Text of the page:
Monday, July 20, 2009
Serifina is a young girl who has just unwillingly taken her vows to become a novice in the convent of Santa Caterina. Her family, not able to afford the dowry price for both of their daughters, has decided to marry off the younger, and in turn, give Serfina over to the service of God. From the moment she steps into the convent, she exhibits extreme rebelliousness and anger the likes of which the nuns at Santa Caterina have never seen. When Suora Zuana is charged with her care, the dispensary mistress becomes fascinated and disturbed by the girl's furious fervor and vows to make her transition as easy for her as possible. Very soon Serfina begins to calm down, and while the other nuns are grateful and complacent with this change, Zuana becomes suspicious of the rapid change in Serifina's attitude. She is sure there is much more than acceptance and obedience behind the new behavior of the novice. But the secret that Serifina is keeping is a dangerous one, not only for herself, but for the entire convent. Santa Caterina is going through it's own growing pains as well. The Abbess, Madonna Chaira must constantly balance her sacred duties to her flock with her courting of the outside benefactors that keep the convent solvent as well as quelling the growing tide of sisters who wish to thwart her rule and ultimately replace her. The novel, both intoxicating and lush, peeks behind the convent walls to give a bird's eye view of the daily lives of the women of God, exposing the jealousies, power struggles and alliances that reflect Santa Caterina as an incredibly complex microcosm of Renaissance society.
This was a fabulous read. There was so much feeling in the story and characters that the pages seemed to be brimming with life. In exacting detail, Dunant was able to convey the loneliness and singularity of what a nun's life must be like while also portraying the fierce obedience to tradition and religion that made these women so strong and devout. The atmosphere of the plot was entirely believable, and at times it felt almost claustrophobic to be among these women who shared every aspect of their life with one another, never straying from the convents enclosures. I have long been interested in the aspects, practical and otherwise, of life in a nunnery, and I really feel that the author was able to beautifully convey what life for these women must be like. I was particularly drawn to the depictions of the convent hierarchy and the daily power struggles that went on between the Abbess and the other sisters. There was a deep exploration of the power of various convent factions and the delicacy of governing women from all backgrounds in life.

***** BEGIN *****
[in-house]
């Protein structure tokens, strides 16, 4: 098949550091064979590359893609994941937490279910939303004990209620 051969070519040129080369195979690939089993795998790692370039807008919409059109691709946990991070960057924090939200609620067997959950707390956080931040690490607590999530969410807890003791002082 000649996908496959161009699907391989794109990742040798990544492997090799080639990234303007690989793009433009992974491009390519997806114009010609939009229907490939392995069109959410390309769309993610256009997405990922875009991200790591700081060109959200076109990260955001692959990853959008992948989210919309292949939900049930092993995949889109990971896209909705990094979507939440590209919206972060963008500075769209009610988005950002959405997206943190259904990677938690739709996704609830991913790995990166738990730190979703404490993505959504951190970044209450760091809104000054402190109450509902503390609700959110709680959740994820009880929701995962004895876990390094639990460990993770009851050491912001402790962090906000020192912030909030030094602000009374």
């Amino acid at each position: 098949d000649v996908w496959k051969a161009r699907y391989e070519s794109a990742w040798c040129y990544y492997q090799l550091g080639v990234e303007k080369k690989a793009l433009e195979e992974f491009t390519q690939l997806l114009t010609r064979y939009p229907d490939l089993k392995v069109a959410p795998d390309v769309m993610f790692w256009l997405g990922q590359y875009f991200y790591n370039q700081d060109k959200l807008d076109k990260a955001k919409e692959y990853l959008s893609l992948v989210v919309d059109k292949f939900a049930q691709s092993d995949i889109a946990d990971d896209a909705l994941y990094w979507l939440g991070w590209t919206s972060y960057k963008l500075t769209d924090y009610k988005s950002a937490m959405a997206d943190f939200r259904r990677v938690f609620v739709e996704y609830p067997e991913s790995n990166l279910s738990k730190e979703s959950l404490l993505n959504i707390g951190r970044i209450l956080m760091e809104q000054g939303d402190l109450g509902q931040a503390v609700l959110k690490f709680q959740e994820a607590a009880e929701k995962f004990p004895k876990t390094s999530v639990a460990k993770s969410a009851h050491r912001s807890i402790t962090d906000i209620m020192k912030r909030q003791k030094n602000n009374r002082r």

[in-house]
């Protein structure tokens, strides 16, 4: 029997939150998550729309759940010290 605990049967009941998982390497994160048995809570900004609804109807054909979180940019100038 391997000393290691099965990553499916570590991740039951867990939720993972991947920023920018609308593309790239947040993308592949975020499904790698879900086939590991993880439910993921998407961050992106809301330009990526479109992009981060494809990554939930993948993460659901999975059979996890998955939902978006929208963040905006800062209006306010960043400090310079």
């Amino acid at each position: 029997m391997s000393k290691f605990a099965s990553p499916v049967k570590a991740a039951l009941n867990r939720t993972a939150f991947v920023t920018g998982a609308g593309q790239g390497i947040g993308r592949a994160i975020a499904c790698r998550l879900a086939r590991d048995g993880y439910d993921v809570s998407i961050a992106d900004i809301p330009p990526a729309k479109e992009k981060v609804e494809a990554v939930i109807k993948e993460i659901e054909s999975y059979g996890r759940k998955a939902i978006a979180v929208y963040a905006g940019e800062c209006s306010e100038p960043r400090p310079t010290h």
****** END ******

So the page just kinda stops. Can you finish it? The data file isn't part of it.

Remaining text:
Serifina's trials were both ensnaring and dramatic, and although I didn't much care for her as a person, I came to understand her motivations and actions, and felt sympathy for her, despite her unlikablity. There was an element in Serifina that I never felt to be fully trustworthy, and even when she was acting in her natural capacity, I felt guarded about believing her motivations. But I liked that. I liked that she was so morally gray at times, and that her behavior was something that one could never calculate. Despite her disagreeableness, there was something about her that made me cheer for her unflagging spirit.
I had a good deal of affinity for Zuana. As the dispensary mistress, she was in charge of all the nursing and medicine making of the convent, and I really liked that Dunant included so much of the earthiness and practicalities of healing in the book. There were some great sections about the procuring of specific herbs and plants for medical use that I felt were very representative of their time, and I would have to say that anytime Zuana was in the dispensary, I was glued to the page. I found Dunant's discussions of ailments and their remidies to be one of the most exemplary aspects of this particular book.
One of the things that I found remarkable about this book were some of the moral choices that the nuns made. Until reading this book, I had believed that a life given to the service of God would be free of the compunction to be self-serving or to have ulterior motives, which is truly not the case. For it wasn't only Serifina that was hiding in moral grayness. Each nun had her own battles with integrity and ethics, and often they made surprising choices that they felt to be directed by the Almighty, when that was really not the case at all. The story also included a fair a bit about church reform, specifically, the changes that threatened to totally seclude the nuns from outside society, which was a point in history that I was not very familiar with. The pressure that was eventually put on the convents was not only sad, but I feel, unnecessary.
The only gripe I had with the book was the conclusion. I felt that what had been building up through the pages was bound to be a bit more exciting and surprising, but in the end, I felt a bit let down by the book's resolution. It didn't feel entirely believable to me, and that bothered me because until that point the book seemed very realistic and authentic. It was not a terrible ending, and it was fitting, but I felt that it could have been done a little differently.
If you have not yet read a book by Sarah Dunant and wish to, this is the book to read. I have read all of her previous works, and have to say that this one is the best, hands down. This story had just the right amount of drama and a great undercurrent of passion, and I was loathe to read the last page and have it all end for me. There are few books that I move to my permanent collection, but this is definitely one of them. If you are looking for an engrossing read that will keep you thinking and entertained late into the night, you will probably love this book. In particular, those who are fascinated with convent life will really get a lot from it. A great read and highly recommended.